E-invoicing has become an indispensable component of the modern global business landscape, streamlining transactions and enhancing efficiency. However, this transformation is not without its challenges. In this article, we delve into the intricacies that organizations encounter when navigating the e-invoicing environment across various countries.
The insights provided here are a result of discussions with experts in the field, including Piotr Jagiełło, Consulting Director at Comarch. In our latest webinar titled "Seamless Transition to E-invoicing: A Comprehensive Guide,” Piotr was joined by Meng Liu, Senior Analyst at Forrester, and Katya Kancheva, Business Solutions Manager at Comarch. Also, if you didn't manage to partcipate in our webinar, you can still watch it on-demand.
The Challenges in e-invoicing projects
In an ideal world, e-invoicing related continuous transaction control (CTC) would be simplified with a single governmental platform for every country. However, this is far from reality. In countries such as Brazil, the nuances of invoicing differ based on the type of business and product, making e-invoicing projects inherently complex.
The fundamental challenge lies in navigating the federalism or autonomous community systems present in countries such as Germany, Spain, and Brazil. Unlike the perception of a centralized platform, the reality involves navigating different services and goods platforms based on the type of product or service being offered.
In the European Union (EU), although there are established standards such as EN 16931, each country often has its own local specifications, adding to the complexity.
Additionally, Piotr Jagiełło observes the distinct contrast between governmental and private solutions:
Most government platforms are provided by companies or organizations with limited experience in this field, resulting in poor service quality and support.”
Another significant obstacle is the absence of complete status messages from many government platforms, making full automation a challenge. Changes in format or interface occurring with little documentation and short notice were also emphasized, underscoring the need for substantial preparation in advance.
Dynamic changes in the e-invoicing mandates
One of the major issues faced is the lack of transition phases between versions of applicable formats, leading to difficulties in maintaining compliance. Political decisions, stringent local certification requirements, and recurrent audits further contribute to the dynamic nature of the e-invoicing landscape.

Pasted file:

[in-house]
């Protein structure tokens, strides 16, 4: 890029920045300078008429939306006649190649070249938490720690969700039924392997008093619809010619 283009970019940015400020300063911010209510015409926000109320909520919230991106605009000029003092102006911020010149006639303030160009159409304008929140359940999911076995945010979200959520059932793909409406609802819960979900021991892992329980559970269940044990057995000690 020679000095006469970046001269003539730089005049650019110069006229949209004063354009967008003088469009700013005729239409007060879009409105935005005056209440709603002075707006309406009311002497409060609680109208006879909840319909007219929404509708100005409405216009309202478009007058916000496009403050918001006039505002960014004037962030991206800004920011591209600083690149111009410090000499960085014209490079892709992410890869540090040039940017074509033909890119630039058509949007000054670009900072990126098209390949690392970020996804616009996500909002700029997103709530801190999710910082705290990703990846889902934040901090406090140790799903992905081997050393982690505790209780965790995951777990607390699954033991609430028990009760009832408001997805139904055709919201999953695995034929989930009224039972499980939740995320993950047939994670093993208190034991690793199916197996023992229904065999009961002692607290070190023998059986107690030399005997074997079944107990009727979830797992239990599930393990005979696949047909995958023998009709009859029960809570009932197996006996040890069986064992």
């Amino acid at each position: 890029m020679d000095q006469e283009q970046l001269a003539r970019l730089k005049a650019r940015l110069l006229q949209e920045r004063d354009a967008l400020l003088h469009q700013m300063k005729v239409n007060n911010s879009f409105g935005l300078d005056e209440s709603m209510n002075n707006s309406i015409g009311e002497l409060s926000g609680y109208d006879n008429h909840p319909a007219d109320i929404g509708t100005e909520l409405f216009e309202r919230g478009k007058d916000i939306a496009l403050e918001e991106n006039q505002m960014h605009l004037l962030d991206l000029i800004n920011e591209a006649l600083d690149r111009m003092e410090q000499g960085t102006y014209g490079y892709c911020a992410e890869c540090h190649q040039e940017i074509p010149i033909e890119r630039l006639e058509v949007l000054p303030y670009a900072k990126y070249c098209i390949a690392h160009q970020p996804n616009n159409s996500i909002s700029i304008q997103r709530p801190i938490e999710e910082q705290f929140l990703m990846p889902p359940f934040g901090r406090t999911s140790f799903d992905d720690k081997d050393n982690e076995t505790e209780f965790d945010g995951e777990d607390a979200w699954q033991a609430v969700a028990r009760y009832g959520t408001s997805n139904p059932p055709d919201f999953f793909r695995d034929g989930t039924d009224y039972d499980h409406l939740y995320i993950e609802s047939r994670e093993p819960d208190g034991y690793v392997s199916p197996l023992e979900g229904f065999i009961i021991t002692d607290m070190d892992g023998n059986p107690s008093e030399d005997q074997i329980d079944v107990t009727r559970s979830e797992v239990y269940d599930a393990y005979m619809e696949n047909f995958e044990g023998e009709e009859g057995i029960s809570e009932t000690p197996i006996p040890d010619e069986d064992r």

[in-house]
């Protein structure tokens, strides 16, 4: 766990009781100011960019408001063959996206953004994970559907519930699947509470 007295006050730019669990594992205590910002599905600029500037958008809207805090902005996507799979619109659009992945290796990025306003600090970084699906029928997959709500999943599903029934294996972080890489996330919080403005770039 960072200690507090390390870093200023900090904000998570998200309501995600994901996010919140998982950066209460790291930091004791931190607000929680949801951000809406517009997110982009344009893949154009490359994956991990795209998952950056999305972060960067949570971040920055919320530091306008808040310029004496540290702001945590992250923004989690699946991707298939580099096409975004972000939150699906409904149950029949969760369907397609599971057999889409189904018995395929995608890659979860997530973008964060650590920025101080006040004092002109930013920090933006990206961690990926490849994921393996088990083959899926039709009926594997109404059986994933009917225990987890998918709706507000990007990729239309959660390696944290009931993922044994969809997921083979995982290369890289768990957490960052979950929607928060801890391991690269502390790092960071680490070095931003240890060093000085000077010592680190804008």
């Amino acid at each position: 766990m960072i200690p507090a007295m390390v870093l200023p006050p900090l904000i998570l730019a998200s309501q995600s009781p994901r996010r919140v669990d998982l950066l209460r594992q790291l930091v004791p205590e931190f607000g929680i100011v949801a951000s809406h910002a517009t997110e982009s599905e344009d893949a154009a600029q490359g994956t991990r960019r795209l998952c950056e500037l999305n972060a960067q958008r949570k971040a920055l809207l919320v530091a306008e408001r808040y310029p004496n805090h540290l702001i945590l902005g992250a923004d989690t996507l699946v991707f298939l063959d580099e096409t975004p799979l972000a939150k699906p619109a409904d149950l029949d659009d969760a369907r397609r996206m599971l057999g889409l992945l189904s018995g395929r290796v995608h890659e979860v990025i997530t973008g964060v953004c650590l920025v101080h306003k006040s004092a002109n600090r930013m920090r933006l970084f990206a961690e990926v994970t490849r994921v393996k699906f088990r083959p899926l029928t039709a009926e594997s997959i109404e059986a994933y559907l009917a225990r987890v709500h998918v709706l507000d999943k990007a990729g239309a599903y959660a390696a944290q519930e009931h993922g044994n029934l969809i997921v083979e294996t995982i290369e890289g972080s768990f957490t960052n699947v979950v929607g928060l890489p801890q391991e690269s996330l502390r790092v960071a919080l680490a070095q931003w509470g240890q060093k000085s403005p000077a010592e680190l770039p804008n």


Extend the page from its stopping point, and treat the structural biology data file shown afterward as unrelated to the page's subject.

The dynamics of change pose another challenge, with short preparation times making it difficult for businesses to adjust to new e-invoicing mandates. Changes in format or interface can occur abruptly, necessitating a rapid adjustment that may disrupt normal operations.
I think it’s good to be as prepared as possible well in advance,” said Piotr Jagiełło during the webinar. “Six months is not really a long time. Still, as I mentioned, many of these changes tend to occur in the last two months. You need to have your organizations and processes in order well in advance, so you’re prepared when the time comes. Being prepared allows you to have the necessary resources and manpower to implement the changes specific to each country.”
Complexities of e-invoicing in different countries
Various countries present their unique challenges in the realm of e-invoicing. In France, businesses must report payment information to the system after issuing transfers. On the other hand, in Poland, the government e-invoicing platform poses limitations, such as no support for attachments and the fact that the KSeF ID one receives from the platform is to be put into the payment title.
Many governmental platforms lack advanced technology and handy features, and often, the technical solution is overshadowed by the organizational changes necessary for customers to participate in invoicing. The language barrier and a lack of a functioning test environment further contribute to the complexity.
Even if you come across some English on the government platform’s documentation pages, it should not be assumed that it will be as up to date as the information in the local language,” emphasizes Piotr Jagiełło.
Strategies to navigate the e-invoicing landscape
To effectively navigate the diverse landscape of invoicing across different countries, meticulous planning and comprehensive analysis are essential. Piotr Jagiełło recommends the following strategies:
- First of all, please take a bird’s eye view of the project, and analyze all possible stakeholders, processes and document flows. Leave no stone unturned.
- While gathering necessary information, always emphasize the priority of the project. Lack of compliance is typically sanctioned with heavy fines, and everybody should be well aware of that.
- It is worth including in the project people with interdisciplinary knowledge of, for example, IT and tax in the project, as they improve the communications between different stakeholders and working groups.
- I know that this is not the easiest part, but try to have complete technical and business documentation. This helps a lot with roll-outs to further countries and is with each project extension easier to maintain.
- Because the testing is sometimes tough, find trading partners with which you can exchange test documents.
Understanding the complexities and preparing meticulously are essential to navigating the diverse landscape of e-invoicing across different countries effectively. By adopting a comprehensive approach and considering the nuances of each country's invoicing system, organizations can streamline their e-invoicing processes and ensure compliance with varying regulatory frameworks.